By Richard Thomas
The American craft whiskey boom and the widening interest in home distilling has created a demand for stills and other distillation items on a scale that simply did not exist 15 years ago, leaving established copperworks shops such as the famed Vendome of Louisville, Kentucky with waiting lists stretching out more than a year. A crop of new companies have sprung up to meet that excess demand, with one of early entrants being Hillbilly Stills.
Operating out of Western Kentucky, Hillbilly Stills has become a full-service shop, selling mash pots, fermenters, measuring equipment, yeast and other distillation items, as well as stainless steel and copper stills.
“I started my business basically from a hobby” says Mike Haney, owner of Hillbilly Stills. “I had a couple of still that I had bought off E-Bay, and to honest they were just junk. Very poor workmanship and productivity. I decided I could build a better still.”
Before long, Haney was working with a friend on building stills out of his garage to make extra money, and that garage business soon grew into a full-time job. He expanded his workshop onto adjacent properties, and by 2011 his son had joined the business. Hillbilly Stills now employs 13 people full-time, complete with benefits.
In terms of stills, Hillbilly makes and sells models from “250 gallons down” (the smallest listed is three gallons), representing a mix of copper and stainless steel and all-copper units. Haney is working on “a 400 gallon copper kettle with a 12” diameter column with 6 plates for making vodka” this year, his biggest project yet.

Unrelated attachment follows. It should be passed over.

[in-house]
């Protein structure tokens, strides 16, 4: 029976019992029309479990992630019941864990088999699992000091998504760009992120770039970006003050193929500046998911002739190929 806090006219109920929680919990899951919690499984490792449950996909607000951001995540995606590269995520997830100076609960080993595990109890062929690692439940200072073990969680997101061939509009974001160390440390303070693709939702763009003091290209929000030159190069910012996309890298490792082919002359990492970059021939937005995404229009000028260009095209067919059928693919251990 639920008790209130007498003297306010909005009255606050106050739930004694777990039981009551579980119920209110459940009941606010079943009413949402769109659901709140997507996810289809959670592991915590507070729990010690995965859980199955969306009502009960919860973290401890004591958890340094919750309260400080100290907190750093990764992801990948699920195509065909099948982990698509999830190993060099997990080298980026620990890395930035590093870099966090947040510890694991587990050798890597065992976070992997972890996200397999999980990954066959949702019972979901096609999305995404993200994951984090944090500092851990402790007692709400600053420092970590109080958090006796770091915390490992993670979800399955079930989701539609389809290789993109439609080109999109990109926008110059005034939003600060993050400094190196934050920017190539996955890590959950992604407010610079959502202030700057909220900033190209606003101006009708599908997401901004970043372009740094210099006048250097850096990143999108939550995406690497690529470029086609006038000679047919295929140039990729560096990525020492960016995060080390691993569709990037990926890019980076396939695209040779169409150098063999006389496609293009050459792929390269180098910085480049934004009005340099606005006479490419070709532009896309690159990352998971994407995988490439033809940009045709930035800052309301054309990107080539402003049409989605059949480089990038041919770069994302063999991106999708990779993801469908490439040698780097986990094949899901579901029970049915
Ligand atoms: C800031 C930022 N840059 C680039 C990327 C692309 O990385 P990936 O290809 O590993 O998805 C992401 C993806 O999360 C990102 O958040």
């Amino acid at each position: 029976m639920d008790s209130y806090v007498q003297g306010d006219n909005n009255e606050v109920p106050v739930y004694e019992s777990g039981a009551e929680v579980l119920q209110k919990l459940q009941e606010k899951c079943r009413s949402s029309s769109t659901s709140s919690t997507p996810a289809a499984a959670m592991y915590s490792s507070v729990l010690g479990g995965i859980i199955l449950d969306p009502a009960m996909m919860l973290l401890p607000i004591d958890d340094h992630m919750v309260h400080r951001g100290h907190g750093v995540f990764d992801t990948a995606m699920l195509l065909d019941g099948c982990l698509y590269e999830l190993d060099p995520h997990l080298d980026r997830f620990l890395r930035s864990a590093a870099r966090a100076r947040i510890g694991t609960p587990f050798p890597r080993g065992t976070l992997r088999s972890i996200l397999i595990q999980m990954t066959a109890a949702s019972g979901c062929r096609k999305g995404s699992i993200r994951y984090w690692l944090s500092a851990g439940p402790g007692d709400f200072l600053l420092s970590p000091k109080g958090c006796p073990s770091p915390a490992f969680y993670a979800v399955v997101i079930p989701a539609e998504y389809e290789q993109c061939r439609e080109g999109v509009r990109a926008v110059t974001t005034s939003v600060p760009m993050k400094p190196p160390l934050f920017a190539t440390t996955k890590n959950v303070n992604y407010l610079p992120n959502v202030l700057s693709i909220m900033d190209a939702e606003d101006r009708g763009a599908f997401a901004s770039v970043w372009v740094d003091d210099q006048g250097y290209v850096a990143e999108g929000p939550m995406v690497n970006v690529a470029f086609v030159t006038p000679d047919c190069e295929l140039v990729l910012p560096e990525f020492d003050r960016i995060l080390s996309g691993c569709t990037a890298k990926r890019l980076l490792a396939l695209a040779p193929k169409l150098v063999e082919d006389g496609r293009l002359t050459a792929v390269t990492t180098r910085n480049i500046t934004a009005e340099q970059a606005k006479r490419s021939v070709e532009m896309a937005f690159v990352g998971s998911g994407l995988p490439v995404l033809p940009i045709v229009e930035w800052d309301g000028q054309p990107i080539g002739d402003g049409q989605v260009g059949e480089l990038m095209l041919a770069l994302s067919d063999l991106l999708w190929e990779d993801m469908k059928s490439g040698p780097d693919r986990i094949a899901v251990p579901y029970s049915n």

Much of what Hillbilly Stills does at the present time is assembly and sales, with sub-contractors doing much of the manufacturing. “[They] do our copper kettle basic build for us. We just don’t have the tools or room here to do it. We are hoping to expand soon and do all of this onsite. We also have a wood craftsman (Cedar Chips) that does all of our wood work for us right in in Barlow.”
As one of the early entrants into the new still contracting scene, Hillbilly Stills has supplied equipment to several familiar names, including Heritage Distilling in Wasington state, Old Ballard Liquor Company in Seattle, Treaty Oak Distilling in Texas and, most especially, Kings County in New York. Haney is justifiably proud of his successful business, but is quick to acknowledge the support he has received from within the still-building community, ostensibly the competition. “I must say Rob Sherman at Vendome Copper and Brass has been a great resource for me also. I send many thanks to him for advice and help in the past.”